My husband and I recently bought a home in Jacksonville, Florida during/after Hurricane Irma. A huge concern for us was navigating around cancelled pet-friendly hotel service in the immediate aftermath of the storm, since we were driving from Illinois to Florida with two dogs. Our Florida link cancelled, but luckily, we’d also pre-booked a hotel room in Atlanta before the storm. We managed to hang on to that reservation at the rate we’d initially been quoted. Meanwhile, many other hotels in the Atlanta-Jacksonville corridor reportedly doubled and even tripled their overnight rates. One hotel even made television news for charging $1,600 a night for a standard king room.
It was stressful living day-to-day in transit, not hearing from realtors or sellers due to power and internet outages, not knowing when or if the title company might re-open, or if the moving van would show up before we were given keys to the house. We had pre-paid for all the required home inspections before the tropical winds hit; the most expensive had to be “resurveyed” (and rebilled) two days prior to the close due to reports of extensive area damage. The house sits in the footprint of the St. John River but did not flood, although our realtor’s nearby downtown office had four feet of standing water in the lobby. At the end of several anxious days, our transit and financial challenges seemed almost insignificant when we learned the house was unharmed, even as neighborhood trees toppled.
After the home sale, I expected to wait for internet service to be established while the company tended to the more urgent needs of business. We waited. We expected to need to hire a specialty mover to remove our mound of tree debris left by the storm, because city crews were working around the clock to clear critical traffic and business areas first. (We listened to the constant drone of chipper vehicles which seemingly were always within earshot but never within sight of our block.) So we contracted with a private company. I also expected to be rerouted onto unfamiliar side streets even as I was trying to figure out where I was in the first place. It happened, but not as often as I worried it would. Jacksonville’s street department was really on top of things in record time; you’d have to live here to appreciate what a huge challenge they faced and met.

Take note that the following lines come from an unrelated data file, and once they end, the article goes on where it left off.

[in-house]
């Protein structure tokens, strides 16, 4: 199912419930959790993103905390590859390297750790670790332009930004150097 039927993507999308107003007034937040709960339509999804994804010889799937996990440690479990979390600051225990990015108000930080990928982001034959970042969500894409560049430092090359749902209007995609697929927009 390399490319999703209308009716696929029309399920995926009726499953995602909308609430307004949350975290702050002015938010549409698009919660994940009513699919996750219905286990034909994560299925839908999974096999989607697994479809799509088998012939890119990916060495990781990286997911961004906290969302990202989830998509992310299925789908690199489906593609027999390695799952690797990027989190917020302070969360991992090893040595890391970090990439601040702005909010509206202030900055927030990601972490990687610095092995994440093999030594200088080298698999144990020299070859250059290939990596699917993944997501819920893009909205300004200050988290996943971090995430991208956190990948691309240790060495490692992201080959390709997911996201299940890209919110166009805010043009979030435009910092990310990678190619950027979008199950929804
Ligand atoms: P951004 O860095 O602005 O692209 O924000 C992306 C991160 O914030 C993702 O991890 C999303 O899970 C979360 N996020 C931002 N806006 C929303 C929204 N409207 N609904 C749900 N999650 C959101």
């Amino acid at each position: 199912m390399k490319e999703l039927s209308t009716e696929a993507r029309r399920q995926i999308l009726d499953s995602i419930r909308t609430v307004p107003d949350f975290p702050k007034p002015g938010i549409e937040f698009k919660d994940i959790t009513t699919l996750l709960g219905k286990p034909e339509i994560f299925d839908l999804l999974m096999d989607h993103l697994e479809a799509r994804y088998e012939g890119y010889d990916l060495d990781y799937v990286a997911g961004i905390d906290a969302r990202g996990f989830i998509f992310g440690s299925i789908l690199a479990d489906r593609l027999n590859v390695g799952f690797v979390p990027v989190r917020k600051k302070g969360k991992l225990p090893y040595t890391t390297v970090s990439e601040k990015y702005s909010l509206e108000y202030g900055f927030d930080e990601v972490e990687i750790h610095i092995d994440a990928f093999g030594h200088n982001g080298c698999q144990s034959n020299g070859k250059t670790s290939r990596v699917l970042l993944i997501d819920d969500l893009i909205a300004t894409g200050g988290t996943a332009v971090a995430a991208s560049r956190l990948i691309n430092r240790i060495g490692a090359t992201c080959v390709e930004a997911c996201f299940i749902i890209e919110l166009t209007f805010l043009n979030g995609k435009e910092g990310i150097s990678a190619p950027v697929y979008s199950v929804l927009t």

What I didn’t expect was the onslaught of “crisis help” solicitations received shortly after moving in. A security company sent a “security agent”, unannounced and unexpected, “at the request of your title company.” Wrong. The security firm bought the names of new residents and then borrowed a relationship that didn’t exist to get a salesperson past the front door, implying our title company felt we needed home security due to “problems after the storm.” Hm. There were no security problems in our area after the storm.
Next, a young lady and older gentlemen wearing officious-looking badge-type nametags showed up and said we needed to give them a sample of our water “due to the storm.” As I filled a labeled test tube with water, I realized I hadn’t noticed a city vehicle in the driveway. The reason: it was a private company “interested in your protection because of local water problems after the storm.” They’d left their identifiable van parked in the next block as they canvassed ours. There were no storm-related drinking water problems, as I told them as I dumped out the water and handed back the tube.
In both cases, I would never do business with either nationally-known company, regardless whether I valued their service or not, because of their fear-based, shady sales approaches. And those chain hotels who raised their prices while Florida evacuees were most desperate for lodging – they, too, lost my future business.
The morale of the story is this: how you conduct your business in the worst of times dictates how I (and many others) will spend our money in the best of times.